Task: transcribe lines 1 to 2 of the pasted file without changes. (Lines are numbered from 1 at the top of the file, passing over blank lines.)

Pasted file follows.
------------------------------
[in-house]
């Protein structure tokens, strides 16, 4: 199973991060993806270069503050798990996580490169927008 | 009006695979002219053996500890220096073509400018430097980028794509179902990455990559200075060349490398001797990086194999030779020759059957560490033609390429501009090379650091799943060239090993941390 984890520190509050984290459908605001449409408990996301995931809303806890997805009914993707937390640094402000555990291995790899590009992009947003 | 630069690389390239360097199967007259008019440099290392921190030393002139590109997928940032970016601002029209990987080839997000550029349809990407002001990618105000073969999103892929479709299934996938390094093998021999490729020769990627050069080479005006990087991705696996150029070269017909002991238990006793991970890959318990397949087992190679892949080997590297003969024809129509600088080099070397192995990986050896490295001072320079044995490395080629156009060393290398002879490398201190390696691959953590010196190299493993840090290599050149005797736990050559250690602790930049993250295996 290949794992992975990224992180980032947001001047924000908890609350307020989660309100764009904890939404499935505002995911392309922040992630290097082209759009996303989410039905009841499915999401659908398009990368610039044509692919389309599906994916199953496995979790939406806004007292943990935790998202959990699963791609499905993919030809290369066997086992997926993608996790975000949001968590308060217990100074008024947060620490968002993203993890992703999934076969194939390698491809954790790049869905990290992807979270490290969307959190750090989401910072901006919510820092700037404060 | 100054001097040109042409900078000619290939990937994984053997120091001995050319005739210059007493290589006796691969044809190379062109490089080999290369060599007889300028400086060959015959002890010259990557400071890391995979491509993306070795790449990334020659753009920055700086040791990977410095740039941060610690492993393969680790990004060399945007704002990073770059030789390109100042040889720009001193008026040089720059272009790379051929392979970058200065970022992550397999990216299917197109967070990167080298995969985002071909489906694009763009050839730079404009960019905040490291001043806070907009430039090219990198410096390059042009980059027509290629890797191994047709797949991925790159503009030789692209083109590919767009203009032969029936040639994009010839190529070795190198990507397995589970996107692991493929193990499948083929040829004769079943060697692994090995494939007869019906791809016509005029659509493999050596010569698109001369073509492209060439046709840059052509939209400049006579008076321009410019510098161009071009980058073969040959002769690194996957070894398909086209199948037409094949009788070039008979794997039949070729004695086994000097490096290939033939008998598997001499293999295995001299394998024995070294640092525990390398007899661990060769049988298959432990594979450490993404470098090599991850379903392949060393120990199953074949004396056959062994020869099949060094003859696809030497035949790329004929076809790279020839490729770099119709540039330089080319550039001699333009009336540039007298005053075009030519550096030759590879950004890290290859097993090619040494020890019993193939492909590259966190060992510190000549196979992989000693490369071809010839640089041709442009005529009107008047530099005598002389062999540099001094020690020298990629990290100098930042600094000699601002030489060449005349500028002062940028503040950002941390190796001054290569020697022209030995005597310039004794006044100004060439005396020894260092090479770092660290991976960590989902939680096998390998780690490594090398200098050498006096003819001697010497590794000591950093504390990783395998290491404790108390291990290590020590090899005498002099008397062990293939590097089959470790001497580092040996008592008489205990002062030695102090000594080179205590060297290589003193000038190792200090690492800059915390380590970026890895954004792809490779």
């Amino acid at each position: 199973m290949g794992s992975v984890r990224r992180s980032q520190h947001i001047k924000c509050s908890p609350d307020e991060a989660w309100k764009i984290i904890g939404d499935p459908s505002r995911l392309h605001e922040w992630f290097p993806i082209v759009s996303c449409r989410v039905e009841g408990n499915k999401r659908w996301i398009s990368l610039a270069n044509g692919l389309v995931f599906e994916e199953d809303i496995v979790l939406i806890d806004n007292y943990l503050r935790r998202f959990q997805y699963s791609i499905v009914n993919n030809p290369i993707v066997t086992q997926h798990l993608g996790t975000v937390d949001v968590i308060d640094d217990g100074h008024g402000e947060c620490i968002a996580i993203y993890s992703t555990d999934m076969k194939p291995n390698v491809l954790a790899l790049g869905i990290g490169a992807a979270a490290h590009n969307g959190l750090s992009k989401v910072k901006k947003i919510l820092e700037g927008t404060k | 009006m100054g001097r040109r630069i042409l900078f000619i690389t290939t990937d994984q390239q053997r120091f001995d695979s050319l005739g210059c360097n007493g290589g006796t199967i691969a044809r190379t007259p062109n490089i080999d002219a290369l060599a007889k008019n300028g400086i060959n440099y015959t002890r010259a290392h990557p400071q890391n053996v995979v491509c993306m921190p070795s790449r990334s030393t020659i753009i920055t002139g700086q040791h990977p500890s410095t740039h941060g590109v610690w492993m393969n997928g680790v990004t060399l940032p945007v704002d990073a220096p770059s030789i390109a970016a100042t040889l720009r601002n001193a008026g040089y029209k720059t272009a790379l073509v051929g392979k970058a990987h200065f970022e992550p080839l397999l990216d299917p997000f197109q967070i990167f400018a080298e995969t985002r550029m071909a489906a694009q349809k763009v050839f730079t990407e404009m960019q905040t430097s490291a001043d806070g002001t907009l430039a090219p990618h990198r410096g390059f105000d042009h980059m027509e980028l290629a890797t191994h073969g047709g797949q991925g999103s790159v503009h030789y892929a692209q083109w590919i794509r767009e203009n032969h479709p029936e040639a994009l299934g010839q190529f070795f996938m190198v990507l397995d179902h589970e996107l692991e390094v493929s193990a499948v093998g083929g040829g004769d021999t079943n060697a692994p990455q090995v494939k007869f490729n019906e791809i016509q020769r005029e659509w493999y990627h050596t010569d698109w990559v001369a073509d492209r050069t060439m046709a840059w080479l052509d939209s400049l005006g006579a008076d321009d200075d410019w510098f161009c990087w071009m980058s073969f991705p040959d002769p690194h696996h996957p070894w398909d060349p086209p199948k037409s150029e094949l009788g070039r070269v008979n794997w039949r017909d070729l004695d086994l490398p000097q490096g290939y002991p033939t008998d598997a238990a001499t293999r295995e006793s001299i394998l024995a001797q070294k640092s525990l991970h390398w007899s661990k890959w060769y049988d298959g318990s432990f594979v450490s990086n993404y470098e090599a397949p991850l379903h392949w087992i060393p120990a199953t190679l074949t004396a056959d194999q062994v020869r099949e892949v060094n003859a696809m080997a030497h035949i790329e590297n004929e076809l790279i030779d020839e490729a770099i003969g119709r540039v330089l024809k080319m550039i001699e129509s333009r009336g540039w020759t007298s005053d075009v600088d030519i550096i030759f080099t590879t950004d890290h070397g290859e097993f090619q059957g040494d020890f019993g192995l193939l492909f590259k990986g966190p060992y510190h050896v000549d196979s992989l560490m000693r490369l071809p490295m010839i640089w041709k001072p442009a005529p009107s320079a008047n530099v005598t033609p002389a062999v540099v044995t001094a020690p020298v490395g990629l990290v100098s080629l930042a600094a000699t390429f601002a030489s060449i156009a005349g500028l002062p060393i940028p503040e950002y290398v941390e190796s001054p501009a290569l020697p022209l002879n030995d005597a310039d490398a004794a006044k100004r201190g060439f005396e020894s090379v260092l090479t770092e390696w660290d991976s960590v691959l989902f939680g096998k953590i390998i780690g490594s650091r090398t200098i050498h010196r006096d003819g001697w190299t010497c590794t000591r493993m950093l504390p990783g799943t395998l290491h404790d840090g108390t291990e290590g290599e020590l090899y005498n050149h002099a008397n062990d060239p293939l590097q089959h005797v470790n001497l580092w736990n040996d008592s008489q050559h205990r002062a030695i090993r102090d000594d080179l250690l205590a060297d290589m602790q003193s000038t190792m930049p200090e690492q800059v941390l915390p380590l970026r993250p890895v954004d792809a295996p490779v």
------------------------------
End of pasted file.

[in-house]
């Protein structure tokens, strides 16, 4: 199973991060993806270069503050798990996580490169927008 | 009006695979002219053996500890220096073509400018430097980028794509179902990455990559200075060349490398001797990086194999030779020759059957560490033609390429501009090379650091799943060239090993941390 984890520190509050984290459908605001449409408990996301995931809303806890997805009914993707937390640094402000555990291995790899590009992009947003 | 630069690389390239360097199967007259008019440099290392921190030393002139590109997928940032970016601002029209990987080839997000550029349809990407002001990618105000073969999103892929479709299934996938390094093998021999490729020769990627050069080479005006990087991705696996150029070269017909002991238990006793991970890959318990397949087992190679892949080997590297003969024809129509600088080099070397192995990986050896490295001072320079044995490395080629156009060393290398002879490398201190390696691959953590010196190299493993840090290599050149005797736990050559250690602790930049993250295996 290949794992992975990224992180980032947001001047924000908890609350307020989660309100764009904890939404499935505002995911392309922040992630290097082209759009996303989410039905009841499915999401659908398009990368610039044509692919389309599906994916199953496995979790939406806004007292943990935790998202959990699963791609499905993919030809290369066997086992997926993608996790975000949001968590308060217990100074008024947060620490968002993203993890992703999934076969194939390698491809954790790049869905990290992807979270490290969307959190750090989401910072901006919510820092700037404060 | 100054001097040109042409900078000619290939990937994984053997120091001995050319005739210059007493290589006796691969044809190379062109490089080999290369060599007889300028400086060959015959002890010259990557400071890391995979491509993306070795790449990334020659753009920055700086040791990977410095740039941060610690492993393969680790990004060399945007704002990073770059030789390109100042040889720009001193008026040089720059272009790379051929392979970058200065970022992550397999990216299917197109967070990167080298995969985002071909489906694009763009050839730079404009960019905040490291001043806070907009430039090219990198410096390059042009980059027509290629890797191994047709797949991925790159503009030789692209083109590919767009203009032969029936040639994009010839190529070795190198990507397995589970996107692991493929193990499948083929040829004769079943060697692994090995494939007869019906791809016509005029659509493999050596010569698109001369073509492209060439046709840059052509939209400049006579008076321009410019510098161009071009980058073969040959002769690194996957070894398909086209199948037409094949009788070039008979794997039949070729004695086994000097490096290939033939008998598997001499293999295995001299394998024995070294640092525990390398007899661990060769049988298959432990594979450490993404470098090599991850379903392949060393120990199953074949004396056959062994020869099949060094003859696809030497035949790329004929076809790279020839490729770099119709540039330089080319550039001699333009009336540039007298005053075009030519550096030759590879950004890290290859097993090619040494020890019993193939492909590259966190060992510190000549196979992989000693490369071809010839640089041709442009005529009107008047530099005598002389062999540099001094020690020298990629990290100098930042600094000699601002030489060449005349500028002062940028503040950002941390190796001054290569020697022209030995005597310039004794006044100004060439005396020894260092090479770092660290991976960590989902939680096998390998780690490594090398200098050498006096003819001697010497590794000591950093504390990783395998290491404790108390291990290590020590090899005498002099008397062990293939590097089959470790001497580092040996008592008489205990002062030695102090000594080179205590060297290589003193000038190792200090690492800059915390380590970026890895954004792809490779």